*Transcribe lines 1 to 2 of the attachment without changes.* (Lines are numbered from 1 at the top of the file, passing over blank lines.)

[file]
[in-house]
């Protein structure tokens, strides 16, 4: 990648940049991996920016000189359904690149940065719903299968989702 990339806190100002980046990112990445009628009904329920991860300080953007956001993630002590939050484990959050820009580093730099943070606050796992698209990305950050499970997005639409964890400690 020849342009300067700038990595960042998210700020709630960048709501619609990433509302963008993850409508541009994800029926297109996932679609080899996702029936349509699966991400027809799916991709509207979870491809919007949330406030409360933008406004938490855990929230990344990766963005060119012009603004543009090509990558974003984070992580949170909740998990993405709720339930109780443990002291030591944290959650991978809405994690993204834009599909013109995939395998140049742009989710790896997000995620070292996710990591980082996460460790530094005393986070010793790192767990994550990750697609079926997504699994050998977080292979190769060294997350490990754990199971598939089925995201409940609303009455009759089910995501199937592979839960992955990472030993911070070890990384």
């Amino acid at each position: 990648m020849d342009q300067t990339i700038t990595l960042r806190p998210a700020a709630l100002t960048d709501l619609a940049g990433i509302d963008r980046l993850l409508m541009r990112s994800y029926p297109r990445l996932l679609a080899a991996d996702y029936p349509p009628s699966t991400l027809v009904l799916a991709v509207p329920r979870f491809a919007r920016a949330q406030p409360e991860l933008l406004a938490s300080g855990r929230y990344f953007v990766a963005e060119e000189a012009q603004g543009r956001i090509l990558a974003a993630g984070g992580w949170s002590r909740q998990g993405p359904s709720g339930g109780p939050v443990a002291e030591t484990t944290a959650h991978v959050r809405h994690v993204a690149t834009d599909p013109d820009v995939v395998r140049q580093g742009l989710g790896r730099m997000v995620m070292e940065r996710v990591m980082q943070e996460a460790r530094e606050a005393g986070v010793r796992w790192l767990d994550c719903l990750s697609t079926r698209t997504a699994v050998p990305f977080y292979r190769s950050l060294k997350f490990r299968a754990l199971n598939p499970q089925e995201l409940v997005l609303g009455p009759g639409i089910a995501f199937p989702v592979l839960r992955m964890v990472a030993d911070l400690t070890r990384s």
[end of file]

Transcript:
[in-house]
């Protein structure tokens, strides 16, 4: 990648940049991996920016000189359904690149940065719903299968989702 990339806190100002980046990112990445009628009904329920991860300080953007956001993630002590939050484990959050820009580093730099943070606050796992698209990305950050499970997005639409964890400690 020849342009300067700038990595960042998210700020709630960048709501619609990433509302963008993850409508541009994800029926297109996932679609080899996702029936349509699966991400027809799916991709509207979870491809919007949330406030409360933008406004938490855990929230990344990766963005060119012009603004543009090509990558974003984070992580949170909740998990993405709720339930109780443990002291030591944290959650991978809405994690993204834009599909013109995939395998140049742009989710790896997000995620070292996710990591980082996460460790530094005393986070010793790192767990994550990750697609079926997504699994050998977080292979190769060294997350490990754990199971598939089925995201409940609303009455009759089910995501199937592979839960992955990472030993911070070890990384």